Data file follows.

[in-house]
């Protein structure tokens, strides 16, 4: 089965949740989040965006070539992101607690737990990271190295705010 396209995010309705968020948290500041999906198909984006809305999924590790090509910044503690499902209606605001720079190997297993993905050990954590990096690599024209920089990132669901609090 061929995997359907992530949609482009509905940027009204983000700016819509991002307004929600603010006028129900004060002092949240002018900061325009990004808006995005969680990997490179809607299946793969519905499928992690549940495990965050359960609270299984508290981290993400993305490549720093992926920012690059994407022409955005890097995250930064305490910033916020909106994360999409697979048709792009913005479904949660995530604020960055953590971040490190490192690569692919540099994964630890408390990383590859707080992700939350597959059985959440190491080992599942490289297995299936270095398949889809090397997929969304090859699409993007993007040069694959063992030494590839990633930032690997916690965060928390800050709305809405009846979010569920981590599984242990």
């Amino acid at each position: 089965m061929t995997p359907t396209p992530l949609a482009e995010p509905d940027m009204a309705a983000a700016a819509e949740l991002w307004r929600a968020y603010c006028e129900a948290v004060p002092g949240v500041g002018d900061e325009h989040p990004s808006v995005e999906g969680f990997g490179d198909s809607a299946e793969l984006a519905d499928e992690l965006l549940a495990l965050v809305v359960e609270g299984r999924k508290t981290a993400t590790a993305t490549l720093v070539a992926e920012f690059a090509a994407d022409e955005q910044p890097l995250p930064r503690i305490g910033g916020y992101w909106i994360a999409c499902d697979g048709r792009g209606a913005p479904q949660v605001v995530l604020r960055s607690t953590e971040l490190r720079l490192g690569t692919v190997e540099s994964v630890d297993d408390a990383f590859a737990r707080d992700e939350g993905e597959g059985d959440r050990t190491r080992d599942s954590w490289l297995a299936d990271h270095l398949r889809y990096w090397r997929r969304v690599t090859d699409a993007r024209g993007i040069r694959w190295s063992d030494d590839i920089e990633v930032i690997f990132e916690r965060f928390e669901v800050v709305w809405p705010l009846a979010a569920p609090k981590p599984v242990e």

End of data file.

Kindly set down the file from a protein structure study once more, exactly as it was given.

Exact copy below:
[in-house]
């Protein structure tokens, strides 16, 4: 089965949740989040965006070539992101607690737990990271190295705010 396209995010309705968020948290500041999906198909984006809305999924590790090509910044503690499902209606605001720079190997297993993905050990954590990096690599024209920089990132669901609090 061929995997359907992530949609482009509905940027009204983000700016819509991002307004929600603010006028129900004060002092949240002018900061325009990004808006995005969680990997490179809607299946793969519905499928992690549940495990965050359960609270299984508290981290993400993305490549720093992926920012690059994407022409955005890097995250930064305490910033916020909106994360999409697979048709792009913005479904949660995530604020960055953590971040490190490192690569692919540099994964630890408390990383590859707080992700939350597959059985959440190491080992599942490289297995299936270095398949889809090397997929969304090859699409993007993007040069694959063992030494590839990633930032690997916690965060928390800050709305809405009846979010569920981590599984242990």
């Amino acid at each position: 089965m061929t995997p359907t396209p992530l949609a482009e995010p509905d940027m009204a309705a983000a700016a819509e949740l991002w307004r929600a968020y603010c006028e129900a948290v004060p002092g949240v500041g002018d900061e325009h989040p990004s808006v995005e999906g969680f990997g490179d198909s809607a299946e793969l984006a519905d499928e992690l965006l549940a495990l965050v809305v359960e609270g299984r999924k508290t981290a993400t590790a993305t490549l720093v070539a992926e920012f690059a090509a994407d022409e955005q910044p890097l995250p930064r503690i305490g910033g916020y992101w909106i994360a999409c499902d697979g048709r792009g209606a913005p479904q949660v605001v995530l604020r960055s607690t953590e971040l490190r720079l490192g690569t692919v190997e540099s994964v630890d297993d408390a990383f590859a737990r707080d992700e939350g993905e597959g059985d959440r050990t190491r080992d599942s954590w490289l297995a299936d990271h270095l398949r889809y990096w090397r997929r969304v690599t090859d699409a993007r024209g993007i040069r694959w190295s063992d030494d590839i920089e990633v930032i690997f990132e916690r965060f928390e669901v800050v709305w809405p705010l009846a979010a569920p609090k981590p599984v242990e």